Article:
Collins Develops a Taste for Beef Over Chicken : Fast food: The firm will sell its U.S. Kentucky Fried Chicken outlets to Pepsico and buy more Sizzler restaurants. Then it will merge with Pepsico.


In a shift from fast-food fare to sit-down dining, Los Angeles-based Collins Foods International will sell its domestic Kentucky Fried Chicken outlets and beef up its investment in the Sizzler restaurant chain, company officials said Tuesday.

Collins will sell its 209 Kentucky Fried Chicken restaurants to soft-drink and fast-food giant Pepsico Inc. in a complicated all-stock deal valued at about $123 million. In addition, Collins will merge with Pepsico in early 1991. Although Pepsico will be the surviving company, Collins will not disappear entirely.

As part of a convoluted reorganization, Collins will transfer all of its assets that are not related to Kentucky Fried Chicken in the United States to a new company. Those assets include 64 Kentucky Fried Chicken and 32 Sizzler restaurants in Australia and 66% of Sizzler Restaurants International.

The revamped Collins--whose name has yet to be decided--will try to buy the shares of Sizzler that it does not already own. Christopher R. Thomas, Collins vice president for finance, said that Sizzler has 16.3 million shares outstanding, of which Collins owns 10.8 million.

The so-called New Collins will exchange 1.25 shares of its own stock for each of the 5.5 million shares of Sizzler that it does not currently own. Thomas would not put a price tag on the deal.

Analysts said it is almost impossible to figure out the value of the New Collins shares because the company does not break out Kentucky Fried Chicken and Sizzler earnings. The Pepsico shares will go directly to Collins shareholders and will not be part of the Sizzler deal.

"Pepsico has expressed interest in our restaurants many times over the years," Thomas said. The reorganization "will allow management to focus energy and financial resources on the development of the Sizzler business . . . and international operations where there is higher growth."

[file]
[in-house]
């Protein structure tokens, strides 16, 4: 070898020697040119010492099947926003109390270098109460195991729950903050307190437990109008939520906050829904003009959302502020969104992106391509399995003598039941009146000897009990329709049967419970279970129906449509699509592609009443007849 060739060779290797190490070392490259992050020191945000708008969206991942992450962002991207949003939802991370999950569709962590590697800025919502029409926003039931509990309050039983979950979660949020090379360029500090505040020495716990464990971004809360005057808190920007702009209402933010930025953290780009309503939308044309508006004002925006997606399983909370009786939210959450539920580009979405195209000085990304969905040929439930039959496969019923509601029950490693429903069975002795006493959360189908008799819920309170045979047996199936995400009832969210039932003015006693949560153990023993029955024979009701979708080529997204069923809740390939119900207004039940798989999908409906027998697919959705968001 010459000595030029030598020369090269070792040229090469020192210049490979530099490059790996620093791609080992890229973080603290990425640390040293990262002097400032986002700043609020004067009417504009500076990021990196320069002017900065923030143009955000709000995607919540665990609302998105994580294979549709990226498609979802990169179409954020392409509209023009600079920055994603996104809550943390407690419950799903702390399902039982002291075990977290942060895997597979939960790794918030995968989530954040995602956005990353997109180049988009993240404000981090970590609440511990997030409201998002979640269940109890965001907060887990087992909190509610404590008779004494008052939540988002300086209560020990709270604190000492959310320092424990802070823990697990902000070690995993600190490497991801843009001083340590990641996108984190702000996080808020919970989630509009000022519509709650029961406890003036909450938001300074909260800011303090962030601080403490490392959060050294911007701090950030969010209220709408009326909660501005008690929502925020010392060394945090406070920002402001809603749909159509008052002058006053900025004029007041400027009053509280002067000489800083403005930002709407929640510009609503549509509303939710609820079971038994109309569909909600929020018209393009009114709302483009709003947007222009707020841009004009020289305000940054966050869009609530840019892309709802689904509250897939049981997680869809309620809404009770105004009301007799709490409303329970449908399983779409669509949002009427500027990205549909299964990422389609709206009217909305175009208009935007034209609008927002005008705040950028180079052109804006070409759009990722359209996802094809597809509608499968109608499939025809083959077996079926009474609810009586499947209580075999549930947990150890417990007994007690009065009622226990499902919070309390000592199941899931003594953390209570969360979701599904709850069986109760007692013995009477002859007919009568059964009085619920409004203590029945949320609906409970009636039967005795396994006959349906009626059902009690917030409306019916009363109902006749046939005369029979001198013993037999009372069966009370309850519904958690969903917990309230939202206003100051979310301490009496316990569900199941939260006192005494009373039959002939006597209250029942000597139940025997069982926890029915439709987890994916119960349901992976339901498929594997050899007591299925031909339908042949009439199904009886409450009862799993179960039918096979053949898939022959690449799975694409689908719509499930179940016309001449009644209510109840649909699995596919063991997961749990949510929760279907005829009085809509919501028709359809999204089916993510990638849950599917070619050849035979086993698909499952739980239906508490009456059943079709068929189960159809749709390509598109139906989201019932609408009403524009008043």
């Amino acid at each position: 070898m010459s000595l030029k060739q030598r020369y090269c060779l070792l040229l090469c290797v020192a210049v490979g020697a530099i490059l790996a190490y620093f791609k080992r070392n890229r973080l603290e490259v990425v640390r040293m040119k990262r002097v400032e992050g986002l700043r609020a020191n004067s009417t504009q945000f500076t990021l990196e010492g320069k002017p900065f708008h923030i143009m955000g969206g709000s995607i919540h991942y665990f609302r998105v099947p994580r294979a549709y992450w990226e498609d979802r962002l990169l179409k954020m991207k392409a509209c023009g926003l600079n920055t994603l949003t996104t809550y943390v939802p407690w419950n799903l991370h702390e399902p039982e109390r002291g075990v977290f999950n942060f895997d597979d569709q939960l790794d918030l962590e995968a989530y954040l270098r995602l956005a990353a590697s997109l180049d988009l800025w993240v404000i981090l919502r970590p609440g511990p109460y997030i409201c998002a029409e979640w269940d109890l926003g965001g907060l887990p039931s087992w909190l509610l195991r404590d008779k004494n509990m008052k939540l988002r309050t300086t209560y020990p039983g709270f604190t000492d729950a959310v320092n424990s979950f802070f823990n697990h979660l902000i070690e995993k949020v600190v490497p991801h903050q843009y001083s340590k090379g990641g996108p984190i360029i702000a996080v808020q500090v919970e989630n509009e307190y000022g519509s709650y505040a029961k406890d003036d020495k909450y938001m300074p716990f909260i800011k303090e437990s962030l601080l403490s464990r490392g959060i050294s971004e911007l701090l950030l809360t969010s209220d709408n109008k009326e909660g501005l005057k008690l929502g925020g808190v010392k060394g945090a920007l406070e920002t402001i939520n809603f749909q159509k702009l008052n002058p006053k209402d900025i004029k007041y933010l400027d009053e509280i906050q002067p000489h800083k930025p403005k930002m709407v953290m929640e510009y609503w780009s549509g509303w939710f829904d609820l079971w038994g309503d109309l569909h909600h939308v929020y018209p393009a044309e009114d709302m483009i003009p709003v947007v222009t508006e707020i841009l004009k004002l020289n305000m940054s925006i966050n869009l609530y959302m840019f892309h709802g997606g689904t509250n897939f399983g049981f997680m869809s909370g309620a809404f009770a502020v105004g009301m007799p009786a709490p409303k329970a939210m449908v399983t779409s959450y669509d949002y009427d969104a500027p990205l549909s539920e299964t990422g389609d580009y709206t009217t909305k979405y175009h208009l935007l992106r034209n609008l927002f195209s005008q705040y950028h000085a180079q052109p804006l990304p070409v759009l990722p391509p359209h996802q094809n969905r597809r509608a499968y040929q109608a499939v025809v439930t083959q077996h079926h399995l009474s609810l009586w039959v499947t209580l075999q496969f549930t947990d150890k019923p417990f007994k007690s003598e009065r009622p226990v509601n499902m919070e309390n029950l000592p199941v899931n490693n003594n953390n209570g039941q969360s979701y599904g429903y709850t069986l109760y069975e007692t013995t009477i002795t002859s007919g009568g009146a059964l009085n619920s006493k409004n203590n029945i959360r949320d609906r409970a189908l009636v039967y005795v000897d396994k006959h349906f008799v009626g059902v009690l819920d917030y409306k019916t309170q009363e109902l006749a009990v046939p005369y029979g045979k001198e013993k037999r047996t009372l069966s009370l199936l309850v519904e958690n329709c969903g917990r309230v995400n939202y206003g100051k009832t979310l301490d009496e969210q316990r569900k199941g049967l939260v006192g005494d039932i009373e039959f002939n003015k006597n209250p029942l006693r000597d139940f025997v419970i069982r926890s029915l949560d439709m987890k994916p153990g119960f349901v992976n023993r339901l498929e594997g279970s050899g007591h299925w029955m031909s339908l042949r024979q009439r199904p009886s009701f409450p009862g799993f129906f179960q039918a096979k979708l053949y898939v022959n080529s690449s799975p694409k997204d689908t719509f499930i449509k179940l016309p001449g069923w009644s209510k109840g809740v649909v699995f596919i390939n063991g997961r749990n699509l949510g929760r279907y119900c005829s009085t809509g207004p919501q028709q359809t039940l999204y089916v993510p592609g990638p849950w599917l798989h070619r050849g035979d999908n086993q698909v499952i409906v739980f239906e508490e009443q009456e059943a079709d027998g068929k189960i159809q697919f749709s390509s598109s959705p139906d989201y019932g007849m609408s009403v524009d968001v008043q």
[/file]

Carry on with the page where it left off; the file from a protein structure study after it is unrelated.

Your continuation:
Analysts estimate that Pepsico operates roughly 25% of the Kentucky Fried Chicken restaurants United States and that its purchase of Collins' 209 outlets will only increase its holdings by a few percentage points.

Restaurant analysts were mixed Tuesday on the significance of the Collins revamping and deal with Pepsico. But they were unanimous about who wins in the deal: both Collins and Pepsico.

Stockholders of Collins Foods will receive 4.9 million shares of Pepsico common stock. Pepsico shares closed at $25.125 on the New York Stock Exchange on Tuesday, up 25 cents. That makes the deal worth about $123 million.

While that works out to be only about $500,000 per chicken restaurant, "considering the operating profits Kentucky Fried Chicken was generating, it's probably a good deal," said James Thayer, an analyst at Bear, Stearns & Co. in New York.

"Pepsi has been trying to buy KFC outlets so it would have more control over spending on the outlets, what they look like, what they did," Thayer said. "Collins has been pressuring Pepsi for more menu latitude. Pepsi has been going slower than Collins would have liked."

Anton Brenner, president of Altman, Brenner & Wasserman, in New York, called the structure of the deal "a little unusual" but said that all parties involved did well.

"This is the kind of a deal where both parties end up getting what they want," Brenner said. "It's a way for Pepsi to be more aggressive in upgrading stores, which will help it do business. Collins wasn't going to do that. Collins is better off focusing efforts on what they do want to invest in."

Collins stock closed at $17.75 on the New York Stock Exchange on Tuesday, up 50 cents. Sizzler stock closed at $16.50 in over-the-counter trading, down 25 cents.

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